Nothing against girl power, but members of Australian rock group Litany are determined to be the alternative to the Spice Girls for 13 year old girls living in the suburbs.

“I find the Spice Girls particularly frustrating,” drummer Stephanie Bourke said recently, “because there are so many little girls out there, 12 and 13 years old, that are about to pick up on something, that there’s some sort of independence they should be striving for, but then the Spice Girls give them no direction.”

Bourke and singer-guitarist Fran Evans and guitarist Melanie Schmidt do their part to make sense of it all with their debut Time Bomb Recordings album, “Peculiar World” (released May 19). Assertive tracks such as the first single, “By Myself,” encourage women to stand up and change their fate – “It’s a peculiar world where to be a girl/ You have to be sexy and thin/ And with money we use/ When we don’t buy food/ We spend millions to care for our skin.”

“By Myself,” in particular, showcases Litany’s skilled musicianship and diverse tastes. It stops and starts throughout, one minute providing rapid-fire rants, the next emitting sweet harmonies slowly punctuated by grinding guitars.

“I wanted people to hear the content, that it’s not just a tennis match – this chord, this chord, this chord, this chord,” Bourke said, “and realize there’s arrangements and harmonies. We want people to say, ‘I like that chord progression,’ not ‘Gee, aren’t those girls really cute?’ and ‘Girl power!’ ”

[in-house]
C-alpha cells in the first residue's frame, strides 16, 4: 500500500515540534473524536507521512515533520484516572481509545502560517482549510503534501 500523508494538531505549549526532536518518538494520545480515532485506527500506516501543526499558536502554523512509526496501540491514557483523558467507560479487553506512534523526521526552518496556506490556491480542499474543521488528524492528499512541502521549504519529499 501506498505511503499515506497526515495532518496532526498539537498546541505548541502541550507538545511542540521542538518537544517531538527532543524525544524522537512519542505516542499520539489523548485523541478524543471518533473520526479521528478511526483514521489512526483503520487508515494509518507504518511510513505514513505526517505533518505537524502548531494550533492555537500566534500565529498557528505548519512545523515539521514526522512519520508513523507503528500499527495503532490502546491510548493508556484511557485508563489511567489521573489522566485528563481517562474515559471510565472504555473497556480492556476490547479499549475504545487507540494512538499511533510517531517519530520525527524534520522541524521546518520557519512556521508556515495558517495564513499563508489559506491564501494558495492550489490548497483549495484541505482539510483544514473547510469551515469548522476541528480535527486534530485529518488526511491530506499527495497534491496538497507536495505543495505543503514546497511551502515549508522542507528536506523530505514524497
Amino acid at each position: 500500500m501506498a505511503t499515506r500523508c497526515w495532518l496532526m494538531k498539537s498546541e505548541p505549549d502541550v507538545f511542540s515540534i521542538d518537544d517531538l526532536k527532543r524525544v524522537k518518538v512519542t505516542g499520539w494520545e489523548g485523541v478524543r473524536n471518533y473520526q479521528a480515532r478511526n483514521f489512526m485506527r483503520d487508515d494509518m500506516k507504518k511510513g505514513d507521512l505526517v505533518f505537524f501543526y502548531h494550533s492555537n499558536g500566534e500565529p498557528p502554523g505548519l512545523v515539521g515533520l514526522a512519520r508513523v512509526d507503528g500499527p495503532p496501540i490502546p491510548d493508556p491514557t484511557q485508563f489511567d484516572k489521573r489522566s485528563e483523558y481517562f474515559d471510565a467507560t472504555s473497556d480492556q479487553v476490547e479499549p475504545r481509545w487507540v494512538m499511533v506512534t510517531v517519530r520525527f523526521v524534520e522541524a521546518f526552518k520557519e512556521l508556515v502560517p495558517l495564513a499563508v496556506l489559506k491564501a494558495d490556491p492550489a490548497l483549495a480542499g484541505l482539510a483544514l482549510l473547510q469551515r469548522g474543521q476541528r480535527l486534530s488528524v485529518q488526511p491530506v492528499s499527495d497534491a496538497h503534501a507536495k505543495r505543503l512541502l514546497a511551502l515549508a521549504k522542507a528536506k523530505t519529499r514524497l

Litany goes one step further by teaching at Rock ‘n Roll High School, a Melbourne-based nonprofit music school founded by Bourke.

“I was teaching classical piano,” Bourke said, “and the kids would ask to play the Pixies or ‘Can I play AC/DC?’ So we decided, my friends and I in bands, that we would lend our equipment to these girls, and they just wanted to keep doing it, so after about a year, we had 70 girls playing and using our gear. I applied for a government grant and moved to a bigger building and got more stuff.

“As the years progressed, we took them into recording studios, and now there’s 200 of them. It’s been a real interesting experiment because we’ve had 17 year old girls and 17 year old boys and watched how they work together, how they perceive themselves.”

Litany has the musical training to back it up. Each member began taking classical lessons when they were 3.

“Anyone who does classical music,” Bourke said, “you’re supposed to show that you can play as many styles as possible in order to get anywhere in the classical world. You’re not going to play Mozart and Mozart only. When we started picking up our rock instruments, it never occurred to us that we should be this kind of band or that kind of band.

“We wouldn’t have been able to play the instruments as well as we do if we hadn’t done all the other stuff. I played piano for 20 years before I swapped it for a drum kit. Other people we know in bands pick up the guitar when they’re 12 and play it in front of the mirror, the usual play-in-your-bedroom, jump-around stuff. We didn’t do that, so we’re lucky that we had at least some musical background.”

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